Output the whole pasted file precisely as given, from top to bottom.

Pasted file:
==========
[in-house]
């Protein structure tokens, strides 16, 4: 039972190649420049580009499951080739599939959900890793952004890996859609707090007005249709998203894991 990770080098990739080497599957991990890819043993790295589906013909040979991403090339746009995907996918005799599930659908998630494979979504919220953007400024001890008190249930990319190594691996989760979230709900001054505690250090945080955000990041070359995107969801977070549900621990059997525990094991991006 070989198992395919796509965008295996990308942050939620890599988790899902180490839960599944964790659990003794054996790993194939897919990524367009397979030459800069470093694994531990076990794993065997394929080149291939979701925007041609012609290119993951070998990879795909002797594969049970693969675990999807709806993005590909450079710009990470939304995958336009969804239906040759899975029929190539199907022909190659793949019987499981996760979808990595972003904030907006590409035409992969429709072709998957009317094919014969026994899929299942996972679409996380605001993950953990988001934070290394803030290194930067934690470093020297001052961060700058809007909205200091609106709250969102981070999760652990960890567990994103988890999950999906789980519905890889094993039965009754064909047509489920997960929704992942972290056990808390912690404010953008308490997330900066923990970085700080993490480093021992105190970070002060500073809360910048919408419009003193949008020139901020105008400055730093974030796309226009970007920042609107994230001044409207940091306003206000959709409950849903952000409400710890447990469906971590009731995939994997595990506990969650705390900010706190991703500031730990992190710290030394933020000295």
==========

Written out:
[in-house]
């Protein structure tokens, strides 16, 4: 039972190649420049580009499951080739599939959900890793952004890996859609707090007005249709998203894991 990770080098990739080497599957991990890819043993790295589906013909040979991403090339746009995907996918005799599930659908998630494979979504919220953007400024001890008190249930990319190594691996989760979230709900001054505690250090945080955000990041070359995107969801977070549900621990059997525990094991991006 070989198992395919796509965008295996990308942050939620890599988790899902180490839960599944964790659990003794054996790993194939897919990524367009397979030459800069470093694994531990076990794993065997394929080149291939979701925007041609012609290119993951070998990879795909002797594969049970693969675990999807709806993005590909450079710009990470939304995958336009969804239906040759899975029929190539199907022909190659793949019987499981996760979808990595972003904030907006590409035409992969429709072709998957009317094919014969026994899929299942996972679409996380605001993950953990988001934070290394803030290194930067934690470093020297001052961060700058809007909205200091609106709250969102981070999760652990960890567990994103988890999950999906789980519905890889094993039965009754064909047509489920997960929704992942972290056990808390912690404010953008308490997330900066923990970085700080993490480093021992105190970070002060500073809360910048919408419009003193949008020139901020105008400055730093974030796309226009970007920042609107994230001044409207940091306003206000959709409950849903952000409400710890447990469906971590009731995939994997595990506990969650705390900010706190991703500031730990992190710290030394933020000295």